Covad Ends Year with More Lines, Fewer Paying ISPs
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Troubled DSL provider Covad Communications, which Saturday announced that it would cut an additional 400 jobs -- about 50 percent of its workforce -- in an attempt to cut costs, Monday revealed that it ended its fourth quarter and calendar 2000 with 274,000 total lines in service.
The company said the number exceeded its expectations of 270,000 lines, a strong increase over the 205,000 lines it recorded in the third quarter. But the bigger picture may be that it also conceded it is not recognizing revenue on 92,000 of those lines -- about 33 percent. The Street had been expecting that number to be in the area of 70,000. Covad said the number of ISPs for which it is not receiving revenue has increased from 14 to 19, and four of those ISPs -- Flashcom Communications, Zyan Communications, Relay Point and FastPoint -- filed for Chapter 11 protection in December.
About 97 percent of Covad's lines were sold through Covad resellers while Covad sold 3 percent of its lines directly to end users. The lines split about 50-50 between business lines and consumer lines.
Goldman Sachs lowered its fourth quarter 2000 revenue estimates for the company for a second time Monday morning, adding that it believes the company's situation could worsen given an overall slowing market and Covad's limited cash reserves.
Goldman Sachs said it is now anticipating Q4 revenue of $61 million and an EBITDA loss of $168 million as opposed to its previous estimate of $65 million in revenues and an EBITDA loss of $164 million. It added that it now assumes gross margins for the quarter will be negative 12 percent versus its prior estimate of negative 5 percent. While Goldman Sachs said it would not revise its 2001 estimates until it gets a clearer picture based on Covad's fourth quarter call, the company did say that it feels the situation will get worse.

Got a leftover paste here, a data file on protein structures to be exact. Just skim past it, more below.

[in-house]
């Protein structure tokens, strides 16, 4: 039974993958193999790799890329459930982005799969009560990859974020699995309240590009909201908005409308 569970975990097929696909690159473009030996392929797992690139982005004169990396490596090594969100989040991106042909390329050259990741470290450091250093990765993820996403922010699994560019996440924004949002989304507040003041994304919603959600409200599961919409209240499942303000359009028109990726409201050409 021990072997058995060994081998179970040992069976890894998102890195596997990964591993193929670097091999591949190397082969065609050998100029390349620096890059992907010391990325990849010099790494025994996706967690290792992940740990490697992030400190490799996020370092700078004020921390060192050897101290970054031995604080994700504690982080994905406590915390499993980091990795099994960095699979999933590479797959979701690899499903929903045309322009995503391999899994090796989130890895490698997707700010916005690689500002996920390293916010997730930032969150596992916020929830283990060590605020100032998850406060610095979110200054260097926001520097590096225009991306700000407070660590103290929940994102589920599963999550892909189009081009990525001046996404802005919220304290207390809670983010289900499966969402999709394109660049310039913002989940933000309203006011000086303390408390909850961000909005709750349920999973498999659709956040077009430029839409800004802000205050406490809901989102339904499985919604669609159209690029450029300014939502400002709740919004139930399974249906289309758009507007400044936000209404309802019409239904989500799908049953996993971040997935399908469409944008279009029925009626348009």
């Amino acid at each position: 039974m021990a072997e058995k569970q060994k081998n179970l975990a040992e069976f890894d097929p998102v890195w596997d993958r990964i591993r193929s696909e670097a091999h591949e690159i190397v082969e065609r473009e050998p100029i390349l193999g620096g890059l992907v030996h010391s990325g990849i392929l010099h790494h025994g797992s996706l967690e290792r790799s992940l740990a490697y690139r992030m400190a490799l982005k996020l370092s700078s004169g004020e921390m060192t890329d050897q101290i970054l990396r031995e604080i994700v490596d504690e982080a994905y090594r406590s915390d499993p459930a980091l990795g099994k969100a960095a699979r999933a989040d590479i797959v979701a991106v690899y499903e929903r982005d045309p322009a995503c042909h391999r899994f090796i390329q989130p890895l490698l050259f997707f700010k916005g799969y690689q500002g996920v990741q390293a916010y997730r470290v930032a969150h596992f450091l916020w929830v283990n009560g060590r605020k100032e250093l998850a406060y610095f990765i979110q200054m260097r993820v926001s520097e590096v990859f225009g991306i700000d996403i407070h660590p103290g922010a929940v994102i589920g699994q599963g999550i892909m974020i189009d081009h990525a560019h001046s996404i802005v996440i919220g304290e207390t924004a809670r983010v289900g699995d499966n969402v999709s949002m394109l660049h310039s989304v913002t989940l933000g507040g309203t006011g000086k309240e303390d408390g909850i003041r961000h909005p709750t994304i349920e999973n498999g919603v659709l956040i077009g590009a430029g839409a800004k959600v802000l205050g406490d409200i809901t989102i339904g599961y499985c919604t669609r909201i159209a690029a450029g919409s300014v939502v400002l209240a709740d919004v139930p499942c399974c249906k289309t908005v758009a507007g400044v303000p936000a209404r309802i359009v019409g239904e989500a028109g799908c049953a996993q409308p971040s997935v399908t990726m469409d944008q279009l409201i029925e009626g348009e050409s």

"Given the worsening diagnosis of the health of its channel partners, the competitive environment of wholesale DSL and the company's limited cash reserves, we are highly skeptical that Covad is fully funded into 2002," Goldman Sachs said. "Thus Covad's situation is dire as we believe its additional cash needs to fully fund the company's current plan could be in the range of $1.5 billion, and we are unlikely to see any meaningful improvement in Covad's ability to access capital markets in the near-term."
However, Covad countered Goldman Sachs' estimates of its financial strength.
"We are funded into 2002 and we expect to be profitable in 2003," said Suluh Lukoskie, a company spokesperson.
Bob Lane, program manager with The Yankee Group's Consumer Market Convergence Planning Service, was also more upbeat concerning the company's long-term prospects, noting that weakness in the ISP market -- which Covad uses for its channel sales -- is a known factor. He added that about one third of the lines for which Covad is not recognizing revenue are related to the four ISPs which filed for bankruptcy protection last month.
"This isn't a problem with underlying customers paying," Lane said. "Customers are paying the ISPs. The ISPs, however, are unable to pay Covad. It doesn't signal a weakness in the market but it is forcing people to rethink their channel sales market and refocus on ISPs wit